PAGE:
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What’s interesting and slightly heartwrenching about these beginning horror scenes is how Craven juxtaposed the sinister kidnapping, torture, and rape against the more happier scenes of Mari’s parents getting the house ready for a surprise birthday party for Mari’s return from the concert in the city. As for the torture, don’t expect SAW level gore, this isn’t the Second Era of Savage Cinema of the 2000s. As per usual Craven style, less is more. Same goes for the rape scenes, though the usual slimy uncomfortable feeling is there, even with less is more…because there are some scenes you just can’t get away from.

After a night of unpleasantness, KRUG and company decide to make a run for Canada. They toss the girls in the trunk and begin the journey north. Along the way, the getaway car breaks down. And as fate would have it, they break down not far from Mari’s house. In the confusion and wanderings through the woods and more torture and sexual implications, Mari’s friend Phyllis tries to make a run for it, leaving Mari behind with KRUG’s doped up son, Junior. Unfortunately, Phyllis doesn’t make it very far and ends up (SPOILERS) getting stabbed and disemboweled by KRUG & Company. Shortly thereafter, the killers decide to cut loose Mira, but before they do they have a little fun with her, and when I say “fun” I’m feeling all sorts of dirty on the inside. There is another what we call “thought provoking” moment at the end of this yet another horrid rape scene. Finished, the three killer stand in a semi circle giving strange glances at each other, picking grass off their bloodied hands, looking almost…regretful, as if maybe they’ve gone too far? It’s an odd scene and wonderfully placed.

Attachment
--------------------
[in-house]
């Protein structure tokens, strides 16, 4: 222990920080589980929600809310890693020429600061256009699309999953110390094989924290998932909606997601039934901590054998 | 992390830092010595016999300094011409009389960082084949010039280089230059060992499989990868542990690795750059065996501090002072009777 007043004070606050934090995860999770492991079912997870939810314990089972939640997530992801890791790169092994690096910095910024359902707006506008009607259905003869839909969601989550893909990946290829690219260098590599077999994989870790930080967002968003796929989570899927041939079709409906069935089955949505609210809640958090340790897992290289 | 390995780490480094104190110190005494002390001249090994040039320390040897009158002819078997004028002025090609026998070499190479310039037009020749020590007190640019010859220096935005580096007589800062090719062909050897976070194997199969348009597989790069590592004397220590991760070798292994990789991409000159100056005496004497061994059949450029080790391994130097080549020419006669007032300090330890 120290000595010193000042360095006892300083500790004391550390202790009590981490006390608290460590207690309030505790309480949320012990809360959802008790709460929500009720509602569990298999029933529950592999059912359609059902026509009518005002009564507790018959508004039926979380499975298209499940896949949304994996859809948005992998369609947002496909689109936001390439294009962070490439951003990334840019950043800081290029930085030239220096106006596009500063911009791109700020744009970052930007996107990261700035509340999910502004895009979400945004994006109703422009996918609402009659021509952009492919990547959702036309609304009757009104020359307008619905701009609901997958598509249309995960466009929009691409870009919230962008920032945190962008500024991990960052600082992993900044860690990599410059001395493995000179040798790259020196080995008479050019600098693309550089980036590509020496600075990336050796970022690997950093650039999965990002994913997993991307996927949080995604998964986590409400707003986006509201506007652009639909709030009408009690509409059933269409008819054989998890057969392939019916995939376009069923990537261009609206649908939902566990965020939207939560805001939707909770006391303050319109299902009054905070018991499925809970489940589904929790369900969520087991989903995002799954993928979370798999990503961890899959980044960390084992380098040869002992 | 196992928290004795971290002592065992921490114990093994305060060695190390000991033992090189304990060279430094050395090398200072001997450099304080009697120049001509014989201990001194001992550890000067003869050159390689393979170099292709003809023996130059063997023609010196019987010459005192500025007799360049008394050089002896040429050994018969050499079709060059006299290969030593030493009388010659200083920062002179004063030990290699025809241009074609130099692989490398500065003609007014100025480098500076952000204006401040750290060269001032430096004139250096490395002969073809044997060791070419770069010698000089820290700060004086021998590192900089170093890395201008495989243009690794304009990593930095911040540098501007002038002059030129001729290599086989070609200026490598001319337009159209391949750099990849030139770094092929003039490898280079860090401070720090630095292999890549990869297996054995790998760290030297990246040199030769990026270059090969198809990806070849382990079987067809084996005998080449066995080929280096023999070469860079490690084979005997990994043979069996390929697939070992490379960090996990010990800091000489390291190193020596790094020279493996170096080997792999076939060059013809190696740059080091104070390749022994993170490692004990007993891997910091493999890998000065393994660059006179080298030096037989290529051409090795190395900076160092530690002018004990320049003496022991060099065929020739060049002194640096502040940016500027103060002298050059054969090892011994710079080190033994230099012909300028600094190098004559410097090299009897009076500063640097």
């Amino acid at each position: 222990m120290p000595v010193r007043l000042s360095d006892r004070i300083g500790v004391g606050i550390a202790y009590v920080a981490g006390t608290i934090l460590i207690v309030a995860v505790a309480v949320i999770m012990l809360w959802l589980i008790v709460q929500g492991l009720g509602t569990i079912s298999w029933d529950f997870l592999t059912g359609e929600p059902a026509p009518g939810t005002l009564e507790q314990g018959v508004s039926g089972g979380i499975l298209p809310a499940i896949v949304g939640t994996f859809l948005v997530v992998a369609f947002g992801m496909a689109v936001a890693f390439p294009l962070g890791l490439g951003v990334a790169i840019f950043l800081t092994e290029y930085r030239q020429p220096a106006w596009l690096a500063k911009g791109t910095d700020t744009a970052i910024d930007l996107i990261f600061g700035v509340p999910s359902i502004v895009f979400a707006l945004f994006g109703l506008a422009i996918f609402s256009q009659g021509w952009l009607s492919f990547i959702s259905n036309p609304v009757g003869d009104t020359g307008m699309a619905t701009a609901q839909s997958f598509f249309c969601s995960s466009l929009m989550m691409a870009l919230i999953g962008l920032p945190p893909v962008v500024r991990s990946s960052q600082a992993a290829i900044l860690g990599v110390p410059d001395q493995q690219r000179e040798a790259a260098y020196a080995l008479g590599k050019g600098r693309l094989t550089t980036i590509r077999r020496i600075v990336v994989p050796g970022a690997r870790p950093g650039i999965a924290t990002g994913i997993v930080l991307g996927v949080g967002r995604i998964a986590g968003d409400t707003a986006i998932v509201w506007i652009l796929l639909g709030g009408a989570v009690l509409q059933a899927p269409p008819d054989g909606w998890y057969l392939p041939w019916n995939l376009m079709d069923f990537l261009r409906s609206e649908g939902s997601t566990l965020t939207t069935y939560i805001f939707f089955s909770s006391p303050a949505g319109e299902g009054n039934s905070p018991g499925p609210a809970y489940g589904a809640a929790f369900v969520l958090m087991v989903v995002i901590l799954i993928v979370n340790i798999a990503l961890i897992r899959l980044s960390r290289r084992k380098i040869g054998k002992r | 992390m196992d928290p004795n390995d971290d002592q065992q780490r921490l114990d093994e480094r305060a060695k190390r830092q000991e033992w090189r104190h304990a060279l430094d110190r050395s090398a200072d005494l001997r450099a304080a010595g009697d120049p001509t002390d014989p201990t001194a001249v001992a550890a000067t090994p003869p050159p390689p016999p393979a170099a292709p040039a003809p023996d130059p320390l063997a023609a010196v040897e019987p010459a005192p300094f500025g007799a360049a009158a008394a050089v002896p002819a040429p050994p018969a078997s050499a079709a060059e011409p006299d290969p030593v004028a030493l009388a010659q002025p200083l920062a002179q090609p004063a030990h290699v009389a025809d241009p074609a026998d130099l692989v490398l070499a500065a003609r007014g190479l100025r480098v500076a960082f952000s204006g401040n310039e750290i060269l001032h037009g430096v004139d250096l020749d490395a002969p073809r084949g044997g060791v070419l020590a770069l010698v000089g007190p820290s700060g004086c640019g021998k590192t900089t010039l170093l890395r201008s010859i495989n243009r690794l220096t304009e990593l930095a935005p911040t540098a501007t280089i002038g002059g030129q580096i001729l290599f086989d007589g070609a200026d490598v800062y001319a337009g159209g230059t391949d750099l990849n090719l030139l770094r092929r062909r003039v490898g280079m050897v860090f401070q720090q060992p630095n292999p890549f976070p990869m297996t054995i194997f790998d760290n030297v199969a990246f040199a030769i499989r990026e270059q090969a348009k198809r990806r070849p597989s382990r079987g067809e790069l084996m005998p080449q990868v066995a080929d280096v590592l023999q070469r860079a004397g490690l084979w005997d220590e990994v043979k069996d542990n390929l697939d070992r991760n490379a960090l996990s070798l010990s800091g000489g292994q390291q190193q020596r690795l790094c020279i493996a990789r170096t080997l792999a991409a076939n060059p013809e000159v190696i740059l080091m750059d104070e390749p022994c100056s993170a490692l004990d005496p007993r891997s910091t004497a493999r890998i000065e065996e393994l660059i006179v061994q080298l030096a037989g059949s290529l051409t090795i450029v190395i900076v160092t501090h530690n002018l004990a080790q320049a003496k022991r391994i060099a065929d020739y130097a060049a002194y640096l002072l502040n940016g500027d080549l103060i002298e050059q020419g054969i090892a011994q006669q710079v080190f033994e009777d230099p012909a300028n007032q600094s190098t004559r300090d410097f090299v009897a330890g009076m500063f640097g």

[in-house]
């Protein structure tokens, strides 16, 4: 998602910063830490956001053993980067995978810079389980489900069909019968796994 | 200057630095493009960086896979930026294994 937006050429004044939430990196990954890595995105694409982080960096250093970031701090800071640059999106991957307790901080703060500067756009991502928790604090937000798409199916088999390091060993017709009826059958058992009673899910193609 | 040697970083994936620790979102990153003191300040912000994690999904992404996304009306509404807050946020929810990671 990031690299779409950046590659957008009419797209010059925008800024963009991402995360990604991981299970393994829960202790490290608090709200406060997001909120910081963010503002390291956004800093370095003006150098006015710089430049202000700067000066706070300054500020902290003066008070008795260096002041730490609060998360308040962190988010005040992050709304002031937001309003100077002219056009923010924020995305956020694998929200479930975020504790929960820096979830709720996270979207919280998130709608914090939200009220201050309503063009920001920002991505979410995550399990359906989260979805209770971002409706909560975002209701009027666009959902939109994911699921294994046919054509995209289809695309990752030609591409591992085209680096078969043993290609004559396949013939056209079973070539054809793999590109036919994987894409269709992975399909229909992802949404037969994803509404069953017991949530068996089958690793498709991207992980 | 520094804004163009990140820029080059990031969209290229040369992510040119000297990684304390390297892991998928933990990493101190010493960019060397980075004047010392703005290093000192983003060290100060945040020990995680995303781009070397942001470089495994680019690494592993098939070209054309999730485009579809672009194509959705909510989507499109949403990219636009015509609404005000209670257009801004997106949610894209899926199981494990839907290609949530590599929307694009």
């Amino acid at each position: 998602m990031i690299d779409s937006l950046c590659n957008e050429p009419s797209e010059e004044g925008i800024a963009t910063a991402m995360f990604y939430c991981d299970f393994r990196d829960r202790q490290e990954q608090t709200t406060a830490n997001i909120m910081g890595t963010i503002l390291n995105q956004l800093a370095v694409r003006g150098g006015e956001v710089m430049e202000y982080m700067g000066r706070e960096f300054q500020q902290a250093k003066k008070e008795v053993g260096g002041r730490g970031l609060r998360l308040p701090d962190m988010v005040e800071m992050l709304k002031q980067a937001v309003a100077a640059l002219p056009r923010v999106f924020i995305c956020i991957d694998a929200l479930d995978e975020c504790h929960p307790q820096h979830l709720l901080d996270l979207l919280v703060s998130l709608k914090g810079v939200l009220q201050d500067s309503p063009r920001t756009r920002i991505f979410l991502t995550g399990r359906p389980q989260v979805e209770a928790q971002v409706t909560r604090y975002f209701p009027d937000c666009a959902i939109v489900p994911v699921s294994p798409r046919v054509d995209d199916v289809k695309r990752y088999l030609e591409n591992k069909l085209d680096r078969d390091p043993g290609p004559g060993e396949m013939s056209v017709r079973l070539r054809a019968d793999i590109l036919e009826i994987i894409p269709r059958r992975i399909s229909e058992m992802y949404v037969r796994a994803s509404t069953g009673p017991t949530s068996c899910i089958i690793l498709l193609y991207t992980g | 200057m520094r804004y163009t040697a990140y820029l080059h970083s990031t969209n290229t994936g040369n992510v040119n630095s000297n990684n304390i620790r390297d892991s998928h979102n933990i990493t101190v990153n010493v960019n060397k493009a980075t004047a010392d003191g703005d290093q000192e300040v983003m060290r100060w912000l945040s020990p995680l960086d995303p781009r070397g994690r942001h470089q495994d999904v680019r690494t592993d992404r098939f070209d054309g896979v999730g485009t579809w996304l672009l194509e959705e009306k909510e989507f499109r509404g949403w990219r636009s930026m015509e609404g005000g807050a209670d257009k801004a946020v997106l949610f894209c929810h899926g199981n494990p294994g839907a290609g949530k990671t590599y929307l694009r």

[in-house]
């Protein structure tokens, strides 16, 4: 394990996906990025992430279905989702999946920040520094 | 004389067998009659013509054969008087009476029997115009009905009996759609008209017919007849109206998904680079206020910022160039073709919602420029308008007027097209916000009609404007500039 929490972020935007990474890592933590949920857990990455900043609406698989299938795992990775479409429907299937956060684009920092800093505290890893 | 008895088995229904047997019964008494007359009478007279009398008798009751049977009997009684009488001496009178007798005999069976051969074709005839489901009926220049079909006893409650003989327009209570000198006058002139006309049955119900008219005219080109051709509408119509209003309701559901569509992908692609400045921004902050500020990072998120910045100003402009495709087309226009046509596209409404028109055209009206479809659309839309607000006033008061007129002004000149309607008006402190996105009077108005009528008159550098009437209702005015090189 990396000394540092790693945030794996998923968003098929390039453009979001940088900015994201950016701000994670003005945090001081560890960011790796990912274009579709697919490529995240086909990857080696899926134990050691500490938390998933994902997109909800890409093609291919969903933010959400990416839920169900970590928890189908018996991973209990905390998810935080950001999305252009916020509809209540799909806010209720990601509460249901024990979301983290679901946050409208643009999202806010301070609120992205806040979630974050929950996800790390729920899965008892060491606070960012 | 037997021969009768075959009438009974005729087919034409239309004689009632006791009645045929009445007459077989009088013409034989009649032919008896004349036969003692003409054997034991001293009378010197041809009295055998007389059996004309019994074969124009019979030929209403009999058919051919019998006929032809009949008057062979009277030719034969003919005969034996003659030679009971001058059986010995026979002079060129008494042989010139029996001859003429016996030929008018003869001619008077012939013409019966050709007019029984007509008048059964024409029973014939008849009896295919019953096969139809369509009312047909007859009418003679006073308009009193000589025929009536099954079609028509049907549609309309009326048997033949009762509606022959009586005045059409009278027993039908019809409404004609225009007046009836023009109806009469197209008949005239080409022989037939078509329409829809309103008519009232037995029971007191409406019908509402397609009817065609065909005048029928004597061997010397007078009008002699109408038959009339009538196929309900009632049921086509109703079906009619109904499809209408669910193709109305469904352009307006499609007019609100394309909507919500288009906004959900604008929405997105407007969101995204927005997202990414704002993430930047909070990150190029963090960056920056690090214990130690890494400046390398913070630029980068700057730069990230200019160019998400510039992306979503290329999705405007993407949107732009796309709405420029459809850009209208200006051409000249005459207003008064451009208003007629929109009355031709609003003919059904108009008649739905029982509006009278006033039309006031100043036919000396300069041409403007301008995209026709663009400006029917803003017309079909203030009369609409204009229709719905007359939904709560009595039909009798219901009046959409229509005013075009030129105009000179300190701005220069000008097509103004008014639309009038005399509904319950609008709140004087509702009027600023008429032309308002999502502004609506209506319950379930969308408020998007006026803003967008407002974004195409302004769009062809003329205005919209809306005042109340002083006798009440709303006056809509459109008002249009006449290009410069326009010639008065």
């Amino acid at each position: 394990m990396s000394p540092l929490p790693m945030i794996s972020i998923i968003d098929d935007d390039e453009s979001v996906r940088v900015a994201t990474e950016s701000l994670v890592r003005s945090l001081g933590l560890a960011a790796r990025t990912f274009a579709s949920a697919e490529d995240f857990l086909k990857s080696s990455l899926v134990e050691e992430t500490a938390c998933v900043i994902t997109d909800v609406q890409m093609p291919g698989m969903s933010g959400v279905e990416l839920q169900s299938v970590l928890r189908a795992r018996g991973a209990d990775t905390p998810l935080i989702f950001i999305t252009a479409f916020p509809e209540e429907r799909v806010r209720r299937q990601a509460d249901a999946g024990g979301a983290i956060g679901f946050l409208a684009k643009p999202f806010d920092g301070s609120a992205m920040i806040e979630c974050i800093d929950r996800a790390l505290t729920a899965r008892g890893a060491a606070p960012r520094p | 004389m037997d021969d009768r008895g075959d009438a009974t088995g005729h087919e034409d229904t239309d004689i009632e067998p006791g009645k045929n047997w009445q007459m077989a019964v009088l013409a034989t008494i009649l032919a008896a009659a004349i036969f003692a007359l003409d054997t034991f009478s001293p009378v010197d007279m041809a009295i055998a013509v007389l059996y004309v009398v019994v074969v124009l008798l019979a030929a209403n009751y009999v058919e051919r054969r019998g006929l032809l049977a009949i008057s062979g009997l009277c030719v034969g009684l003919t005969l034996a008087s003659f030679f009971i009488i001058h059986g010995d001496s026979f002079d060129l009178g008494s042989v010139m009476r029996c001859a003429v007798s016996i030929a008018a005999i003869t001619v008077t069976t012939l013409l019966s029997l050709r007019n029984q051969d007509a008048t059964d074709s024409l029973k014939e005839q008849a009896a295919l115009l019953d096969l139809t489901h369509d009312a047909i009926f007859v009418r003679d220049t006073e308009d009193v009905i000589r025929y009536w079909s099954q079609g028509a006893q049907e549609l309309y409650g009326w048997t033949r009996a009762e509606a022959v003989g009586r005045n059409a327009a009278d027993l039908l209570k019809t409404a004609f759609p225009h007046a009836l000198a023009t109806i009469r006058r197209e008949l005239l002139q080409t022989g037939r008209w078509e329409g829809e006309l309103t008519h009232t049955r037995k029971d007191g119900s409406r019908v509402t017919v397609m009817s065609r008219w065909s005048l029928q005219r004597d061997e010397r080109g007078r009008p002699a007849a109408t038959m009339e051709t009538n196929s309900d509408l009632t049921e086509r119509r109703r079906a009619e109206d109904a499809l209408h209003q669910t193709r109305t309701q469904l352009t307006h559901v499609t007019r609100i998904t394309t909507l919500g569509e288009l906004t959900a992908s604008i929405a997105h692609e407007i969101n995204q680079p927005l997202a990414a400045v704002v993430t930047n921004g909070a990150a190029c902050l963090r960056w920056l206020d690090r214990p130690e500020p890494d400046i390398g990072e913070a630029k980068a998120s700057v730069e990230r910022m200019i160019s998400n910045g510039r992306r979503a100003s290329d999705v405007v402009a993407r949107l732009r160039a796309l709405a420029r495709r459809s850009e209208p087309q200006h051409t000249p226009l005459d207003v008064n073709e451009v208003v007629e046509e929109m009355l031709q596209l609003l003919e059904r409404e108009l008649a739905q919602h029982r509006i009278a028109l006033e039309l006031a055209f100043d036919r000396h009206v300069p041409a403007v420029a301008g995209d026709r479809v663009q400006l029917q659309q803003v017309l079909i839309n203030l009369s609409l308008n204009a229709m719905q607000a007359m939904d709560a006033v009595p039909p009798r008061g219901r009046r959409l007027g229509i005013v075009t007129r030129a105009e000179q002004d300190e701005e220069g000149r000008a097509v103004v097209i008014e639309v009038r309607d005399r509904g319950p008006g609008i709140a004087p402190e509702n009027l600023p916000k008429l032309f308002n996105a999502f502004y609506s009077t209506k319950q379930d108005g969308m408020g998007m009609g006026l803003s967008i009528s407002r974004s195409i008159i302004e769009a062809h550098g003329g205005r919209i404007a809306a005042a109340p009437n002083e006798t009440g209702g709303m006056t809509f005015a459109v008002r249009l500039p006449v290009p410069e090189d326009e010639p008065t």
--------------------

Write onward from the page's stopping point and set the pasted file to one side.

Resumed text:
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Before being shot, Mira staggers to a pond. Falling in, she floats to the banks near her parent’s house. The gang plus Junior change clothes and take refuge in…you guessed it, The Last House on the Left. The Collingwood’s take them in, believing they are traveling sales people, but after Mama Collingwood see’s Mira’s peace symbol necklace on Junior, and both Ma and Pa overhear the killers talk about their heinous crimes, Mira’s folks soon discover her body just before she dies. Distraught. Shocked. Full of malcontent, the parents decide to take revenge upon KRUG and his not-so-merry band of thugs.